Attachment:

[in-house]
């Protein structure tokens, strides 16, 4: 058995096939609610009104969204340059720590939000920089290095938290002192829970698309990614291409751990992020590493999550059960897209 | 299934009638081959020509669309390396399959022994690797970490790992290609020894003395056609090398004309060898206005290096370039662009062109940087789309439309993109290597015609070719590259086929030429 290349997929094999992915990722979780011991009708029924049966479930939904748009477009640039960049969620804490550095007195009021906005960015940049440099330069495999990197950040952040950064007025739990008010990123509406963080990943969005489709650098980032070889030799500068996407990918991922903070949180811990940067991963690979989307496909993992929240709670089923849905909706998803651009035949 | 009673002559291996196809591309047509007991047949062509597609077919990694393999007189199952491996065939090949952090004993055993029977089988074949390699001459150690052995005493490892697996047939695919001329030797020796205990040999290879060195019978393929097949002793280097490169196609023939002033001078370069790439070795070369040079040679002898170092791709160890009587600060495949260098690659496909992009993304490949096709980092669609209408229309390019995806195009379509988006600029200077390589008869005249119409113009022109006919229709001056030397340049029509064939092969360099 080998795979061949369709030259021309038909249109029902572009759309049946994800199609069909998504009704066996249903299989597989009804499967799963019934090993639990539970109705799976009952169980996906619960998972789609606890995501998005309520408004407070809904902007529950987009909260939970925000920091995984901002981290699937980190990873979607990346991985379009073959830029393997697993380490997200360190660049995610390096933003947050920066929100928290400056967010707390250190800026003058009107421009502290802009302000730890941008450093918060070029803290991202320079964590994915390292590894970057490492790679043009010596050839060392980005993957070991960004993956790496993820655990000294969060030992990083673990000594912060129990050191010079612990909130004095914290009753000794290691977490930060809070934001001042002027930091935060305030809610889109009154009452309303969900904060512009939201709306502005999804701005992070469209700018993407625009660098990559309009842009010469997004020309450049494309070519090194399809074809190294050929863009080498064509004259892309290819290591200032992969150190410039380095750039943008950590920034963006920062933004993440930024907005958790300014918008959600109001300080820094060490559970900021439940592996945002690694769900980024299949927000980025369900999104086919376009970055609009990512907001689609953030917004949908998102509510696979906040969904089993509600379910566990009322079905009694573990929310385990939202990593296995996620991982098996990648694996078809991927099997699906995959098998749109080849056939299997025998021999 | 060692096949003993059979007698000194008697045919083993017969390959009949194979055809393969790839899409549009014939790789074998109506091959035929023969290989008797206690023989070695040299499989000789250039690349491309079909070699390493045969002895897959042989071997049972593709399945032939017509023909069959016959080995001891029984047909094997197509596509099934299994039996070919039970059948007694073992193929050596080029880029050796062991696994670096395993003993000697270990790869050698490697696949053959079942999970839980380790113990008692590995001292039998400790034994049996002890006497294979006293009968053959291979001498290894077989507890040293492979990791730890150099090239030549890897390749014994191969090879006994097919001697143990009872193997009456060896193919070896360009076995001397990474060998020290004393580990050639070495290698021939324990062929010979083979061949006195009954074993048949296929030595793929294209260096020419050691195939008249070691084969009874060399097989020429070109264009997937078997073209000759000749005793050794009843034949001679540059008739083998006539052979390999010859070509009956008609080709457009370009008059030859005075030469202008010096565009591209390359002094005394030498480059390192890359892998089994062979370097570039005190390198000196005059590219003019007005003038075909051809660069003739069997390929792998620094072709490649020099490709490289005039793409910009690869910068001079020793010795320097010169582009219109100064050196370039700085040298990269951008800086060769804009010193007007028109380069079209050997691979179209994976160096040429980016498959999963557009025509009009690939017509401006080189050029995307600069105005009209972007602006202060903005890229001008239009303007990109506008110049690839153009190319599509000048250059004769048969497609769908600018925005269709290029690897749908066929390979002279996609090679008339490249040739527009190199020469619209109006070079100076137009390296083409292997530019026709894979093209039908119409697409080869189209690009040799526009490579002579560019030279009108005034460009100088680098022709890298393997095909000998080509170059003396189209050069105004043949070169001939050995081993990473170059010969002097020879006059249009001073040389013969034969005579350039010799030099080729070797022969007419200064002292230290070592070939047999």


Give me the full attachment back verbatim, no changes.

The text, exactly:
[in-house]
């Protein structure tokens, strides 16, 4: 058995096939609610009104969204340059720590939000920089290095938290002192829970698309990614291409751990992020590493999550059960897209 | 299934009638081959020509669309390396399959022994690797970490790992290609020894003395056609090398004309060898206005290096370039662009062109940087789309439309993109290597015609070719590259086929030429 290349997929094999992915990722979780011991009708029924049966479930939904748009477009640039960049969620804490550095007195009021906005960015940049440099330069495999990197950040952040950064007025739990008010990123509406963080990943969005489709650098980032070889030799500068996407990918991922903070949180811990940067991963690979989307496909993992929240709670089923849905909706998803651009035949 | 009673002559291996196809591309047509007991047949062509597609077919990694393999007189199952491996065939090949952090004993055993029977089988074949390699001459150690052995005493490892697996047939695919001329030797020796205990040999290879060195019978393929097949002793280097490169196609023939002033001078370069790439070795070369040079040679002898170092791709160890009587600060495949260098690659496909992009993304490949096709980092669609209408229309390019995806195009379509988006600029200077390589008869005249119409113009022109006919229709001056030397340049029509064939092969360099 080998795979061949369709030259021309038909249109029902572009759309049946994800199609069909998504009704066996249903299989597989009804499967799963019934090993639990539970109705799976009952169980996906619960998972789609606890995501998005309520408004407070809904902007529950987009909260939970925000920091995984901002981290699937980190990873979607990346991985379009073959830029393997697993380490997200360190660049995610390096933003947050920066929100928290400056967010707390250190800026003058009107421009502290802009302000730890941008450093918060070029803290991202320079964590994915390292590894970057490492790679043009010596050839060392980005993957070991960004993956790496993820655990000294969060030992990083673990000594912060129990050191010079612990909130004095914290009753000794290691977490930060809070934001001042002027930091935060305030809610889109009154009452309303969900904060512009939201709306502005999804701005992070469209700018993407625009660098990559309009842009010469997004020309450049494309070519090194399809074809190294050929863009080498064509004259892309290819290591200032992969150190410039380095750039943008950590920034963006920062933004993440930024907005958790300014918008959600109001300080820094060490559970900021439940592996945002690694769900980024299949927000980025369900999104086919376009970055609009990512907001689609953030917004949908998102509510696979906040969904089993509600379910566990009322079905009694573990929310385990939202990593296995996620991982098996990648694996078809991927099997699906995959098998749109080849056939299997025998021999 | 060692096949003993059979007698000194008697045919083993017969390959009949194979055809393969790839899409549009014939790789074998109506091959035929023969290989008797206690023989070695040299499989000789250039690349491309079909070699390493045969002895897959042989071997049972593709399945032939017509023909069959016959080995001891029984047909094997197509596509099934299994039996070919039970059948007694073992193929050596080029880029050796062991696994670096395993003993000697270990790869050698490697696949053959079942999970839980380790113990008692590995001292039998400790034994049996002890006497294979006293009968053959291979001498290894077989507890040293492979990791730890150099090239030549890897390749014994191969090879006994097919001697143990009872193997009456060896193919070896360009076995001397990474060998020290004393580990050639070495290698021939324990062929010979083979061949006195009954074993048949296929030595793929294209260096020419050691195939008249070691084969009874060399097989020429070109264009997937078997073209000759000749005793050794009843034949001679540059008739083998006539052979390999010859070509009956008609080709457009370009008059030859005075030469202008010096565009591209390359002094005394030498480059390192890359892998089994062979370097570039005190390198000196005059590219003019007005003038075909051809660069003739069997390929792998620094072709490649020099490709490289005039793409910009690869910068001079020793010795320097010169582009219109100064050196370039700085040298990269951008800086060769804009010193007007028109380069079209050997691979179209994976160096040429980016498959999963557009025509009009690939017509401006080189050029995307600069105005009209972007602006202060903005890229001008239009303007990109506008110049690839153009190319599509000048250059004769048969497609769908600018925005269709290029690897749908066929390979002279996609090679008339490249040739527009190199020469619209109006070079100076137009390296083409292997530019026709894979093209039908119409697409080869189209690009040799526009490579002579560019030279009108005034460009100088680098022709890298393997095909000998080509170059003396189209050069105004043949070169001939050995081993990473170059010969002097020879006059249009001073040389013969034969005579350039010799030099080729070797022969007419200064002292230290070592070939047999």